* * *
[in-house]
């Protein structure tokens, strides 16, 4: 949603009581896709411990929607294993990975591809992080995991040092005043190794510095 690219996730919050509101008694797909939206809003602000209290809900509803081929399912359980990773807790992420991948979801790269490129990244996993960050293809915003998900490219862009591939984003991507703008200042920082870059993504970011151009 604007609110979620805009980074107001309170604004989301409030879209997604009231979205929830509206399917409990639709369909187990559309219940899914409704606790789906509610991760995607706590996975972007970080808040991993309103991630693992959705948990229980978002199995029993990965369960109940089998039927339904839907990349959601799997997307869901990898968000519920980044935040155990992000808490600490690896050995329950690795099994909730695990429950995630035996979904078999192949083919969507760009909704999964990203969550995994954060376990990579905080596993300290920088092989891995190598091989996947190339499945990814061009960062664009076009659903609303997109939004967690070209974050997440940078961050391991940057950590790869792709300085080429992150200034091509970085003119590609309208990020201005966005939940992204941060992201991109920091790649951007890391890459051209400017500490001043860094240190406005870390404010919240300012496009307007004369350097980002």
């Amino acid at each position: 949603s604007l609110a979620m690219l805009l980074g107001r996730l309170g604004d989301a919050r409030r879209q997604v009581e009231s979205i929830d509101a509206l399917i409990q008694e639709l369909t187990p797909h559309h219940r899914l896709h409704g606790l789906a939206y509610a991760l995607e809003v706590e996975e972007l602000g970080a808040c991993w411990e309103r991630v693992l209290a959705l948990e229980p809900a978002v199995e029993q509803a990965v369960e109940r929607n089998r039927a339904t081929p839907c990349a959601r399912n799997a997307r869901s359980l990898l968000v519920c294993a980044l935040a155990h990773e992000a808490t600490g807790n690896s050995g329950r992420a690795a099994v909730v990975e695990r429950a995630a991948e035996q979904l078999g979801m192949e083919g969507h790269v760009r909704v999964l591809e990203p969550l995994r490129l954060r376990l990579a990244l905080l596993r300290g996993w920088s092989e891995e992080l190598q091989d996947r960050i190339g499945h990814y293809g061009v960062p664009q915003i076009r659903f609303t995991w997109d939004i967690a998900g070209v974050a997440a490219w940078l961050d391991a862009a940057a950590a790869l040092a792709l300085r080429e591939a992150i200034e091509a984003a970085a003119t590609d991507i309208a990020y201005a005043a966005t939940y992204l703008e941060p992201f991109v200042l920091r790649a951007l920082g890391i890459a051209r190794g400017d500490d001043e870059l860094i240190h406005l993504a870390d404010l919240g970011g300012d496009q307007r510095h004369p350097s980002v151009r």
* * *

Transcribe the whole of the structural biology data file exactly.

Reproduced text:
[in-house]
């Protein structure tokens, strides 16, 4: 949603009581896709411990929607294993990975591809992080995991040092005043190794510095 690219996730919050509101008694797909939206809003602000209290809900509803081929399912359980990773807790992420991948979801790269490129990244996993960050293809915003998900490219862009591939984003991507703008200042920082870059993504970011151009 604007609110979620805009980074107001309170604004989301409030879209997604009231979205929830509206399917409990639709369909187990559309219940899914409704606790789906509610991760995607706590996975972007970080808040991993309103991630693992959705948990229980978002199995029993990965369960109940089998039927339904839907990349959601799997997307869901990898968000519920980044935040155990992000808490600490690896050995329950690795099994909730695990429950995630035996979904078999192949083919969507760009909704999964990203969550995994954060376990990579905080596993300290920088092989891995190598091989996947190339499945990814061009960062664009076009659903609303997109939004967690070209974050997440940078961050391991940057950590790869792709300085080429992150200034091509970085003119590609309208990020201005966005939940992204941060992201991109920091790649951007890391890459051209400017500490001043860094240190406005870390404010919240300012496009307007004369350097980002």
């Amino acid at each position: 949603s604007l609110a979620m690219l805009l980074g107001r996730l309170g604004d989301a919050r409030r879209q997604v009581e009231s979205i929830d509101a509206l399917i409990q008694e639709l369909t187990p797909h559309h219940r899914l896709h409704g606790l789906a939206y509610a991760l995607e809003v706590e996975e972007l602000g970080a808040c991993w411990e309103r991630v693992l209290a959705l948990e229980p809900a978002v199995e029993q509803a990965v369960e109940r929607n089998r039927a339904t081929p839907c990349a959601r399912n799997a997307r869901s359980l990898l968000v519920c294993a980044l935040a155990h990773e992000a808490t600490g807790n690896s050995g329950r992420a690795a099994v909730v990975e695990r429950a995630a991948e035996q979904l078999g979801m192949e083919g969507h790269v760009r909704v999964l591809e990203p969550l995994r490129l954060r376990l990579a990244l905080l596993r300290g996993w920088s092989e891995e992080l190598q091989d996947r960050i190339g499945h990814y293809g061009v960062p664009q915003i076009r659903f609303t995991w997109d939004i967690a998900g070209v974050a997440a490219w940078l961050d391991a862009a940057a950590a790869l040092a792709l300085r080429e591939a992150i200034e091509a984003a970085a003119t590609d991507i309208a990020y201005a005043a966005t939940y992204l703008e941060p992201f991109v200042l920091r790649a951007l920082g890391i890459a051209r190794g400017d500490d001043e870059l860094i240190h406005l993504a870390d404010l919240g970011g300012d496009q307007r510095h004369p350097s980002v151009r």